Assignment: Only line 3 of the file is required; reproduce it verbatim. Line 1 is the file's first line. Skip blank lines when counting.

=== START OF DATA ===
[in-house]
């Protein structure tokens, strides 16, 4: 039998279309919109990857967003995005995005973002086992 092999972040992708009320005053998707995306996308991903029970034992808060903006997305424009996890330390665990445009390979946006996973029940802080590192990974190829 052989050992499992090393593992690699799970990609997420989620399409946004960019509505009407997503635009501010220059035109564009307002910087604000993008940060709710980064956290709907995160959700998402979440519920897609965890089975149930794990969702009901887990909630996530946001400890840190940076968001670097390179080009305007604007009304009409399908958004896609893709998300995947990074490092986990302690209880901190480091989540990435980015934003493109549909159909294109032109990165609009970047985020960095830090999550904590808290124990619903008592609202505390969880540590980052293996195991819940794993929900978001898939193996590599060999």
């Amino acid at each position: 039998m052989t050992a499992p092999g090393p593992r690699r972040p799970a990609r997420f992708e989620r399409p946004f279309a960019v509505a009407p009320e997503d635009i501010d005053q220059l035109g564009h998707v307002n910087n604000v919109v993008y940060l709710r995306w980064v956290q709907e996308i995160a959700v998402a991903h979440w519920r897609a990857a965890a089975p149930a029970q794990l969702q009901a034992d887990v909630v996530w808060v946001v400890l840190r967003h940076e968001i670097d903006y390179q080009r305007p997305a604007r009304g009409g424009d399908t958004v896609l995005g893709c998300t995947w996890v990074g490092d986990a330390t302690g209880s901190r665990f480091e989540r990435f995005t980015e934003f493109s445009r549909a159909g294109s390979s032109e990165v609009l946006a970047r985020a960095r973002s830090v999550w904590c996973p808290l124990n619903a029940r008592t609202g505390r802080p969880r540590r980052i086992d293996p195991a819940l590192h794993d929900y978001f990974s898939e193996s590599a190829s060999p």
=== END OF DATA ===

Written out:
């Amino acid at each position: 039998m052989t050992a499992p092999g090393p593992r690699r972040p799970a990609r997420f992708e989620r399409p946004f279309a960019v509505a009407p009320e997503d635009i501010d005053q220059l035109g564009h998707v307002n910087n604000v919109v993008y940060l709710r995306w980064v956290q709907e996308i995160a959700v998402a991903h979440w519920r897609a990857a965890a089975p149930a029970q794990l969702q009901a034992d887990v909630v996530w808060v946001v400890l840190r967003h940076e968001i670097d903006y390179q080009r305007p997305a604007r009304g009409g424009d399908t958004v896609l995005g893709c998300t995947w996890v990074g490092d986990a330390t302690g209880s901190r665990f480091e989540r990435f995005t980015e934003f493109s445009r549909a159909g294109s390979s032109e990165v609009l946006a970047r985020a960095r973002s830090v999550w904590c996973p808290l124990n619903a029940r008592t609202g505390r802080p969880r540590r980052i086992d293996p195991a819940l590192h794993d929900y978001f990974s898939e193996s590599a190829s060999p």